The 1989 Children Act is an Act of Parliament in the United Kingdom that is designed to safeguard children and promote their welfare. It stipulates the duties of parents, guardians, local authorities, and courts to ensure that children are well provided for and cared for both within their own families and by the state.
Child in Need relates to children that are deemed to be ‘in need’ through disability or unable to reach a reasonable level of development and health. If this is the case, the local authority has a duty to ensure safeguarding and promote their welfare.
Every child is different and each one has their own specific needs. This also applies to their parents, and sometimes parents are unable to provide for all of these needs alone. Child in Need is there to support and help these children and their parents in the best interest of the child.
If there is a child or children that are believed to be considered to be ‘in need’, an assessment is carried out under section 17 of the Children Act 1989.
The legal definition
According to section 17 of the Children Act 1989, the legal definition of a child in need is a child that:
- is “unlikely to achieve or maintain or to have the opportunity to achieve or maintain a reasonable standard of health or development without the provision of services from the Local Authority”
- their health or development is likely to be significantly impaired, or further impaired, without the provision of services from the Local Authority;
- has a disability
In this case, the term ‘disability’ can include children living with blindness, mental disorders and permanent illnesses, congenital deformities, deafness and dumbness, or injuries.
Other examples of children that are defined as being ‘in need’ include:
- those who have SEND
- those who have committed a crime
- those who have sought asylum
- those who are acting as young carers
- those whose parents are in prison
A local authority has a duty to a child in need if they are within their area. Their ‘duty’ is to safeguard and promote the child’s welfare, as well as promote the upbringing of the child by their family where possible.
Requesting and carrying out a child in need assessment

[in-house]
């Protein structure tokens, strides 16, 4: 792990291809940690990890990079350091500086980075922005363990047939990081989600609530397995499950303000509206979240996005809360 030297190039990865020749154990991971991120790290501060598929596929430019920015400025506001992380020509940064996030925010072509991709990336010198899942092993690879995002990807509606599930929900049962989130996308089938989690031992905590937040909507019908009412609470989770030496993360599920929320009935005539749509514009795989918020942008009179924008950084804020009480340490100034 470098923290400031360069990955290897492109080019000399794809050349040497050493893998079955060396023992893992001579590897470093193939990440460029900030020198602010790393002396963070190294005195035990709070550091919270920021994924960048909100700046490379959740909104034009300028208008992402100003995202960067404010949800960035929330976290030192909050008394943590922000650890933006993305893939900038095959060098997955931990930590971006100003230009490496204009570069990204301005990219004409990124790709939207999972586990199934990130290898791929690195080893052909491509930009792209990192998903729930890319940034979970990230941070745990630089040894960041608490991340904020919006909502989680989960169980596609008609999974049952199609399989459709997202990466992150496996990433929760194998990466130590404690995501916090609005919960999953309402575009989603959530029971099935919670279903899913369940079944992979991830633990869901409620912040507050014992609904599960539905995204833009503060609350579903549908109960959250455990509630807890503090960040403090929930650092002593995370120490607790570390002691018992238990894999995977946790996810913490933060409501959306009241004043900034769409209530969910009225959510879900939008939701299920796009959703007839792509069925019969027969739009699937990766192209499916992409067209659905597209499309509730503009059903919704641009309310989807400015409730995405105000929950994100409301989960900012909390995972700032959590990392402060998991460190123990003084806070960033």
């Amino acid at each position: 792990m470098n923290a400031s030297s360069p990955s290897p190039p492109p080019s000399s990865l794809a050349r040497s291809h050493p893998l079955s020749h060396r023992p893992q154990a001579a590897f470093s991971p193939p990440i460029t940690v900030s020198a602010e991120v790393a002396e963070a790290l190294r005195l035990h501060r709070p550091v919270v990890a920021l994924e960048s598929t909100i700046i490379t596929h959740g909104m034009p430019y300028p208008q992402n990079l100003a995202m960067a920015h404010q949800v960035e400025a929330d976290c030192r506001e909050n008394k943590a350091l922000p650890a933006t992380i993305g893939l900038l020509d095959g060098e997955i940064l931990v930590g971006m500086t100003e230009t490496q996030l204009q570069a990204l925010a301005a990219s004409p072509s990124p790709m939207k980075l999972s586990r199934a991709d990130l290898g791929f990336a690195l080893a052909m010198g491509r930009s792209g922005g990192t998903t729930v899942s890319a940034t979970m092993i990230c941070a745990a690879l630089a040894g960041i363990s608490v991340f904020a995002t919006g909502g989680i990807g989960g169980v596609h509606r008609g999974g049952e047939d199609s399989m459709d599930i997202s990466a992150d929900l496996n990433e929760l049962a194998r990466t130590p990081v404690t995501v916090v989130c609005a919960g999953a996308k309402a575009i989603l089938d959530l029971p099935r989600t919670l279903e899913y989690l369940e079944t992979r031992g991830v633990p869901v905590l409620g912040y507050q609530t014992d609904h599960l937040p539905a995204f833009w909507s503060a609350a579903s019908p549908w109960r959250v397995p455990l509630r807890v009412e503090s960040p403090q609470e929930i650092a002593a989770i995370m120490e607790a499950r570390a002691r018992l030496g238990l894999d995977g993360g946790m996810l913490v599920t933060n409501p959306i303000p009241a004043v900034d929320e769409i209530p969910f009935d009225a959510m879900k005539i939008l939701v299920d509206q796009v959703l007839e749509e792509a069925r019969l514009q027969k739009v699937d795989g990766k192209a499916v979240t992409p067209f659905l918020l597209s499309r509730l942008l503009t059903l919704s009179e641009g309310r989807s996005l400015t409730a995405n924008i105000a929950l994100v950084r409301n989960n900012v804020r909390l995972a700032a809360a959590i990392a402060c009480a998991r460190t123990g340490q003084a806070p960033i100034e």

It is recommended that if you wish to make a request for a child in need under section 17 of the Children’s Act 1989, you make it in writing, or ask a GP or health visitor to make the application on their behalf. This should be made to Children’s Services.
A child in need assessment should then be carried out. This assessment looks at a range of factors, including:
- The child’s developmental requirements.
- Whether the parents are able to appropriately respond to the child’s needs that have been identified.
- Whether the parents have the capacity to respond to the child’s needs.
- Whether the parents are able to “promote the child’s health and development”.
- The impact of factors such as the family’s history and functioning, environmental factors, and the wider family are having on the parent’s capacity to “promote the child’s health and development”.
- Whether there is any evidence that domestic violence may be occurring or have occurred.
- Whether there are any other children in the household who should also be considered as children in need.
Support for a child in need
Following a child in need assessment, a plan will then be made that shows the way that the local authority can support the child and their family.
There are a number of factors that are set out in the child in need plan, including:
1. What is currently working well within the family
2. What support is needed for the child or family and why it is needed
3. Where the support and services will come from
4. What the child and/or their family have agreed to do relating to this
5. What the local authority expects the outcome to be from this support
6. The timeframe for this support. There should be a review planned within the first 3 months of the plan beginning, and regular reviews carried out throughout (at least every 6 months).
There is a range of different support services provided by the local authority depending on what they deem to be the most appropriate for the child. These can include:
- Children under 5 could obtain day-care facilities
- Cultural, occupational, recreational, and social activities
- Family centres providing children a safe place to play and support for parents
- Respite care for parents to take a break
- Advice, counselling, or guidance
- Help to enable children or families to take a holiday
- Financial help such as loans, vouchers, or cash payments
Contact Waldrons Solicitors
Here at Waldrons, we have a team of experienced family law solicitors who can help you Contact us today to discuss your circumstances.
More information on Children Services
Back to all Insights